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RFID News Roundup
Purple Deck Media announces NFC system compatible with Apple products; Talkin' Things releases NFC smart packaging for iPhone, Android; Quad Industries, Agfa, Imec, TNO demo plastic 12-bit RFID tag and readout system with screen-printed circuitry; GE Healthcare, Zebra Technologies bring BLE wireless asset-tracking technology to hospitals; Versus Technology offers RTLS for BLE wayfinding.
Quad Industries, Agfa, Imec, TNO Demo Plastic 12-bit RFID Tag and Readout System With Screen-Printed Circuitry
Quad Industries, Agfa, imec and TNO have announced that they have demonstrated a plastic 12-bit RFID tag and readout system with screen-printed circuitry. The system integrates a screen-printed antenna and printed touch-based user interface, allowing implementation of the reader on curved surfaces. The demonstrator has been designed for badge security applications, the company reports, but could also be used for other applications, including smart packages, wearables and interactive games.
RFID tags made of plastics electronics offer specific advantages over silicon-based identification devices, according to the company. They can be affixed to curved packaging and incorporated into everyday objects, and can accommodate inexpensive manufacturing. Typical applications include item-level identification, smart food packaging, brand protection and badge security. RFID tags need to be scanned by a dedicated RFID reader that is typically within 2 centimeters of the tag.
The partners have demonstrated the new technology in a badge security application. The access badge combines the credit-card-sized printed antenna with a plastic 12-bit RFID chip, integrated on a flexible plastic substrate. The RFID tag is manufactured in imec's metal-oxide thin-film transistor (TFT) technology. This technology uses large-area manufacturing processes that allow for inexpensive production in large quantities. The 12-bit RFID developed for this demonstration contains 438 TFTs.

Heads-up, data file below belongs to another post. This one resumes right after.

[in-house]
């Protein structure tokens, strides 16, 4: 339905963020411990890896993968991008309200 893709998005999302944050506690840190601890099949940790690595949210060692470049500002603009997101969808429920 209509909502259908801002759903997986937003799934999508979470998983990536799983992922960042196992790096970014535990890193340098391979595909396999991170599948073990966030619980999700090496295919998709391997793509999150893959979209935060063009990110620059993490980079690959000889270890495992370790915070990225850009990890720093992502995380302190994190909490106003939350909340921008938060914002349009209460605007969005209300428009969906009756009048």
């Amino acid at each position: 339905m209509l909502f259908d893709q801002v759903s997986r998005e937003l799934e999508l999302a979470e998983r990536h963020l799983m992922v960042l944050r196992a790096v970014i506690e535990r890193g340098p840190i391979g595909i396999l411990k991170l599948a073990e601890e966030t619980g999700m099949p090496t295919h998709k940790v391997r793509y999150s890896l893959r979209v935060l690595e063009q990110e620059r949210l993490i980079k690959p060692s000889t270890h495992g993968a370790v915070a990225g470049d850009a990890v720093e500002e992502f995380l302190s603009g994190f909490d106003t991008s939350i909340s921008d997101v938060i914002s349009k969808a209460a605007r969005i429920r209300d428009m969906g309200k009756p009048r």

The readout system contains innovative printed functionality at different levels. An RFID readout antenna is screen-printed on a plastic film, allowing optimal integration on flat, curved or 3D-shaped reader surfaces. Between the cover lens and the display, a fully printed touchscreen interface with a numerical keypad allows users without a badge to access the building by entering a numerical code. The touchscreen was printed using highly transparent screen-printed inks.
"Newly developed nanoparticle based Ag inks allow to achieve much lower resistances over conventional Ag-flake based inks enabling to directly integrate new functionalities by screen printing," said Wim Christiaens, Quad Industries' R&D director, in a prepared statement. "Moreover, the antenna is printed at the same level of the printed touch screen, resulting in direct, more cost-effective integration of both the printed antenna and the customized touch screen in the reader device."
"This demonstration is a noteworthy example of hybrid flexible electronics, combining the advantages of plastic electronics with metal-oxide TFT technology developed by imec and TNO," said Kris Myny, a principal member of the technical staff at imec, in the prepared statement. "The technology allows for low-cost screen-printing manufacturing, is easily customizable and eco-friendly, and enables direct chip integration on various substrates including plastics, paper and more. The technology promises applications in smart packaging, smart gaming and smart PCB."
The prototype system is being demonstrated at the SIM User Forum in Antwerp, Belgium. The work on printed conductive structures is carried out as part of the Flemish Met@link project. The work on transparent touch screens is carried out by Quad Industries under the framework of the European INREP project, which received funding from the European Union's Horizon 2020 research and innovation program under grant agreement #641864. The work on flexible RFID technologies is performed in Holst Centre, an open innovation initiative set up by imec and TNO.
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